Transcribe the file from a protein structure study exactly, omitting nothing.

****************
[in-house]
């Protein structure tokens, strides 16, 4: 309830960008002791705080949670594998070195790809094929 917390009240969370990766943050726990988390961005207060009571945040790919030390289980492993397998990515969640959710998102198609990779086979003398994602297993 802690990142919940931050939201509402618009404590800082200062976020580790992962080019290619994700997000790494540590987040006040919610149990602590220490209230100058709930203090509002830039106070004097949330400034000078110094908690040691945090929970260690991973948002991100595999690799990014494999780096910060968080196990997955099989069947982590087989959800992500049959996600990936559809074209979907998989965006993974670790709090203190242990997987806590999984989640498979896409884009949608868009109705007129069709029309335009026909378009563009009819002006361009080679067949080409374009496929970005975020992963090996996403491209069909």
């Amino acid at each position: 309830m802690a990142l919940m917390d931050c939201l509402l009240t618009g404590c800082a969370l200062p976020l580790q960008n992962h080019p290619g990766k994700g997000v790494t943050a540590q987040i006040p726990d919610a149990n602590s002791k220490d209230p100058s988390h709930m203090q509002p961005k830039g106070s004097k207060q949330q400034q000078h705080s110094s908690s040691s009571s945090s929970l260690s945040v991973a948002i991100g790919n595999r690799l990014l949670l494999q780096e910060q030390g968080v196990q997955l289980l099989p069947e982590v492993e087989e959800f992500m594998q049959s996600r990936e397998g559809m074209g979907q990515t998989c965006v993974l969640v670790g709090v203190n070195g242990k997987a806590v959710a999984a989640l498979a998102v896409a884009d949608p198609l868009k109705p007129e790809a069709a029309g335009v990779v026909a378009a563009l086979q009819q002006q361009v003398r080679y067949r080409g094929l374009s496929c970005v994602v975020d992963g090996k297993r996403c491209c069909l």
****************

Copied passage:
[in-house]
């Protein structure tokens, strides 16, 4: 309830960008002791705080949670594998070195790809094929 917390009240969370990766943050726990988390961005207060009571945040790919030390289980492993397998990515969640959710998102198609990779086979003398994602297993 802690990142919940931050939201509402618009404590800082200062976020580790992962080019290619994700997000790494540590987040006040919610149990602590220490209230100058709930203090509002830039106070004097949330400034000078110094908690040691945090929970260690991973948002991100595999690799990014494999780096910060968080196990997955099989069947982590087989959800992500049959996600990936559809074209979907998989965006993974670790709090203190242990997987806590999984989640498979896409884009949608868009109705007129069709029309335009026909378009563009009819002006361009080679067949080409374009496929970005975020992963090996996403491209069909």
């Amino acid at each position: 309830m802690a990142l919940m917390d931050c939201l509402l009240t618009g404590c800082a969370l200062p976020l580790q960008n992962h080019p290619g990766k994700g997000v790494t943050a540590q987040i006040p726990d919610a149990n602590s002791k220490d209230p100058s988390h709930m203090q509002p961005k830039g106070s004097k207060q949330q400034q000078h705080s110094s908690s040691s009571s945090s929970l260690s945040v991973a948002i991100g790919n595999r690799l990014l949670l494999q780096e910060q030390g968080v196990q997955l289980l099989p069947e982590v492993e087989e959800f992500m594998q049959s996600r990936e397998g559809m074209g979907q990515t998989c965006v993974l969640v670790g709090v203190n070195g242990k997987a806590v959710a999984a989640l498979a998102v896409a884009d949608p198609l868009k109705p007129e790809a069709a029309g335009v990779v026909a378009a563009l086979q009819q002006q361009v003398r080679y067949r080409g094929l374009s496929c970005v994602v975020d992963g090996k297993r996403c491209c069909l």